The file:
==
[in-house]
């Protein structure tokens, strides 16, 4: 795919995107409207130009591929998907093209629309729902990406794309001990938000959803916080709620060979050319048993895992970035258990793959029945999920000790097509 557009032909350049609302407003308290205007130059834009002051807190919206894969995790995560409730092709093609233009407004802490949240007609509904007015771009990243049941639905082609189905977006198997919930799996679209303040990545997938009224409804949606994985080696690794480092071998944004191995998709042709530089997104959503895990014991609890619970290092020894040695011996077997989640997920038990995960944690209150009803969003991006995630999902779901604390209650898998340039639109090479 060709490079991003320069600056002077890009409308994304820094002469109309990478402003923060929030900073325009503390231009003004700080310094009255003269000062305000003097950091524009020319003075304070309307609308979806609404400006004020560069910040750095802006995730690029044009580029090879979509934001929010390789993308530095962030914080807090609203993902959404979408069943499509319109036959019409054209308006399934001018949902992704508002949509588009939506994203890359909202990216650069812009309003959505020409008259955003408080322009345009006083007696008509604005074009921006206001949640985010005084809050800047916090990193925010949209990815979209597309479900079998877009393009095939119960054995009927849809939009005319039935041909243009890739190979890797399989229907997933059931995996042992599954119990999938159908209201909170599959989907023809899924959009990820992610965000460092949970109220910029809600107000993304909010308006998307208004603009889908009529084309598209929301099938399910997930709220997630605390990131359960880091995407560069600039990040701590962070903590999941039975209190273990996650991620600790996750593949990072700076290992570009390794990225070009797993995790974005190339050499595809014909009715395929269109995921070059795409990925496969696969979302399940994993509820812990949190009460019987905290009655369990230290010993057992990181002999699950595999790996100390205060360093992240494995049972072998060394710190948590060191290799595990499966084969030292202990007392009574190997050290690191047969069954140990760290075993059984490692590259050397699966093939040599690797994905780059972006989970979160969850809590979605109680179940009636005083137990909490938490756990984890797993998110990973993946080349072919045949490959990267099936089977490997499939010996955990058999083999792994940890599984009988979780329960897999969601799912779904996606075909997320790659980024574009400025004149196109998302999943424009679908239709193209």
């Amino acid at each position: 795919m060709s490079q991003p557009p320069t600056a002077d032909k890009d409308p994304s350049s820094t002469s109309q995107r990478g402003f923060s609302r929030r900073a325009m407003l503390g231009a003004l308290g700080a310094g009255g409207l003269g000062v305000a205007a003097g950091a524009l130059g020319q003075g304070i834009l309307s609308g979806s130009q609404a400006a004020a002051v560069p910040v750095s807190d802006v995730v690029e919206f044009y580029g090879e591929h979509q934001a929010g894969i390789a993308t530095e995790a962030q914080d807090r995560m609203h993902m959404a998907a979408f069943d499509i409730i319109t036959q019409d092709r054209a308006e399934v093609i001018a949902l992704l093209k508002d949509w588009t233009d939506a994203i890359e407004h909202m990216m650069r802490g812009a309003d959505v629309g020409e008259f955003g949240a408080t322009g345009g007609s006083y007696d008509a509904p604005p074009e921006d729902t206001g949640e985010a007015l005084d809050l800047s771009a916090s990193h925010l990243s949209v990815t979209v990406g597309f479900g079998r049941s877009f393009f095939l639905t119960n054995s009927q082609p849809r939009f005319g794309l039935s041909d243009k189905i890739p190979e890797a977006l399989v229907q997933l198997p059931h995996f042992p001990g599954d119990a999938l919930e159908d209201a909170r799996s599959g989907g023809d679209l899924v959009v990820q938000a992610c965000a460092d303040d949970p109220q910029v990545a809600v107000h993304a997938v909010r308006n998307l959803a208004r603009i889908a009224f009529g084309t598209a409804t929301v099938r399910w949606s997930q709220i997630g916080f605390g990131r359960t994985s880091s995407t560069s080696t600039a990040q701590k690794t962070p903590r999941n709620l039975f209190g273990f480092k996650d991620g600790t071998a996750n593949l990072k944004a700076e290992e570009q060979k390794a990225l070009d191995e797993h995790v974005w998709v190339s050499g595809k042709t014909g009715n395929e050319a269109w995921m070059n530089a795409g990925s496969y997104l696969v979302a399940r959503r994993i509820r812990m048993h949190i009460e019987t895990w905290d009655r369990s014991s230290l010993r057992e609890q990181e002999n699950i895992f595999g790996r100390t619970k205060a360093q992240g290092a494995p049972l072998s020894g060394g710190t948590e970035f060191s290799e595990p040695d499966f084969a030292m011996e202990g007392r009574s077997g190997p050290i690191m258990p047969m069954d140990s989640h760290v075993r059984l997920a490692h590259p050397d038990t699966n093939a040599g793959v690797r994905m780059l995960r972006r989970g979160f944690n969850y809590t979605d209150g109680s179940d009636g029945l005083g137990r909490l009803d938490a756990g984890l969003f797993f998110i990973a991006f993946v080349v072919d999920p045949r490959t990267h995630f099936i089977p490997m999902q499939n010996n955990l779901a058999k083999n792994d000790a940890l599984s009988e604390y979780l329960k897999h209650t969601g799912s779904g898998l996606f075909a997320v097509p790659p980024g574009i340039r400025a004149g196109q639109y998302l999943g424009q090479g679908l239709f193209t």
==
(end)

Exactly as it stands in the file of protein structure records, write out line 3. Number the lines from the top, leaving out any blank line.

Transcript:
């Amino acid at each position: 795919m060709s490079q991003p557009p320069t600056a002077d032909k890009d409308p994304s350049s820094t002469s109309q995107r990478g402003f923060s609302r929030r900073a325009m407003l503390g231009a003004l308290g700080a310094g009255g409207l003269g000062v305000a205007a003097g950091a524009l130059g020319q003075g304070i834009l309307s609308g979806s130009q609404a400006a004020a002051v560069p910040v750095s807190d802006v995730v690029e919206f044009y580029g090879e591929h979509q934001a929010g894969i390789a993308t530095e995790a962030q914080d807090r995560m609203h993902m959404a998907a979408f069943d499509i409730i319109t036959q019409d092709r054209a308006e399934v093609i001018a949902l992704l093209k508002d949509w588009t233009d939506a994203i890359e407004h909202m990216m650069r802490g812009a309003d959505v629309g020409e008259f955003g949240a408080t322009g345009g007609s006083y007696d008509a509904p604005p074009e921006d729902t206001g949640e985010a007015l005084d809050l800047s771009a916090s990193h925010l990243s949209v990815t979209v990406g597309f479900g079998r049941s877009f393009f095939l639905t119960n054995s009927q082609p849809r939009f005319g794309l039935s041909d243009k189905i890739p190979e890797a977006l399989v229907q997933l198997p059931h995996f042992p001990g599954d119990a999938l919930e159908d209201a909170r799996s599959g989907g023809d679209l899924v959009v990820q938000a992610c965000a460092d303040d949970p109220q910029v990545a809600v107000h993304a997938v909010r308006n998307l959803a208004r603009i889908a009224f009529g084309t598209a409804t929301v099938r399910w949606s997930q709220i997630g916080f605390g990131r359960t994985s880091s995407t560069s080696t600039a990040q701590k690794t962070p903590r999941n709620l039975f209190g273990f480092k996650d991620g600790t071998a996750n593949l990072k944004a700076e290992e570009q060979k390794a990225l070009d191995e797993h995790v974005w998709v190339s050499g595809k042709t014909g009715n395929e050319a269109w995921m070059n530089a795409g990925s496969y997104l696969v979302a399940r959503r994993i509820r812990m048993h949190i009460e019987t895990w905290d009655r369990s014991s230290l010993r057992e609890q990181e002999n699950i895992f595999g790996r100390t619970k205060a360093q992240g290092a494995p049972l072998s020894g060394g710190t948590e970035f060191s290799e595990p040695d499966f084969a030292m011996e202990g007392r009574s077997g190997p050290i690191m258990p047969m069954d140990s989640h760290v075993r059984l997920a490692h590259p050397d038990t699966n093939a040599g793959v690797r994905m780059l995960r972006r989970g979160f944690n969850y809590t979605d209150g109680s179940d009636g029945l005083g137990r909490l009803d938490a756990g984890l969003f797993f998110i990973a991006f993946v080349v072919d999920p045949r490959t990267h995630f099936i089977p490997m999902q499939n010996n955990l779901a058999k083999n792994d000790a940890l599984s009988e604390y979780l329960k897999h209650t969601g799912s779904g898998l996606f075909a997320v097509p790659p980024g574009i340039r400025a004149g196109q639109y998302l999943g424009q090479g679908l239709f193209t």